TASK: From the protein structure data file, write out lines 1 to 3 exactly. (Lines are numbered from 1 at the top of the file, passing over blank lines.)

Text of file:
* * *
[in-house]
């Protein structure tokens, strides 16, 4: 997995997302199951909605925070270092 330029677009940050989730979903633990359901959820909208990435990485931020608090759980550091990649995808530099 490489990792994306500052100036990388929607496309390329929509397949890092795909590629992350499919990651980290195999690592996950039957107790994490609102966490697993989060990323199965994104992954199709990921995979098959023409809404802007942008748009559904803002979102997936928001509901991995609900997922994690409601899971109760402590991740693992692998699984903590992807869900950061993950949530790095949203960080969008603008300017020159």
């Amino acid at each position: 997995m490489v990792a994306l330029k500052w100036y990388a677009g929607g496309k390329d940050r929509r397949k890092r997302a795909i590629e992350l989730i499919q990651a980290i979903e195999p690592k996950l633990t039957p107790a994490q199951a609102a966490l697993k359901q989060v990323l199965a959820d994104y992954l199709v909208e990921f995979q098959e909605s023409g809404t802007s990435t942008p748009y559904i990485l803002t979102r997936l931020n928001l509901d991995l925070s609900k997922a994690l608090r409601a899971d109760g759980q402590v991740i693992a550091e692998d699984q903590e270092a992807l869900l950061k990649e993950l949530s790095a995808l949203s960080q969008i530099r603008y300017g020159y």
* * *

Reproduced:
[in-house]
């Protein structure tokens, strides 16, 4: 997995997302199951909605925070270092 330029677009940050989730979903633990359901959820909208990435990485931020608090759980550091990649995808530099 490489990792994306500052100036990388929607496309390329929509397949890092795909590629992350499919990651980290195999690592996950039957107790994490609102966490697993989060990323199965994104992954199709990921995979098959023409809404802007942008748009559904803002979102997936928001509901991995609900997922994690409601899971109760402590991740693992692998699984903590992807869900950061993950949530790095949203960080969008603008300017020159």
């Amino acid at each position: 997995m490489v990792a994306l330029k500052w100036y990388a677009g929607g496309k390329d940050r929509r397949k890092r997302a795909i590629e992350l989730i499919q990651a980290i979903e195999p690592k996950l633990t039957p107790a994490q199951a609102a966490l697993k359901q989060v990323l199965a959820d994104y992954l199709v909208e990921f995979q098959e909605s023409g809404t802007s990435t942008p748009y559904i990485l803002t979102r997936l931020n928001l509901d991995l925070s609900k997922a994690l608090r409601a899971d109760g759980q402590v991740i693992a550091e692998d699984q903590e270092a992807l869900l950061k990649e993950l949530s790095a995808l949203s960080q969008i530099r603008y300017g020159y």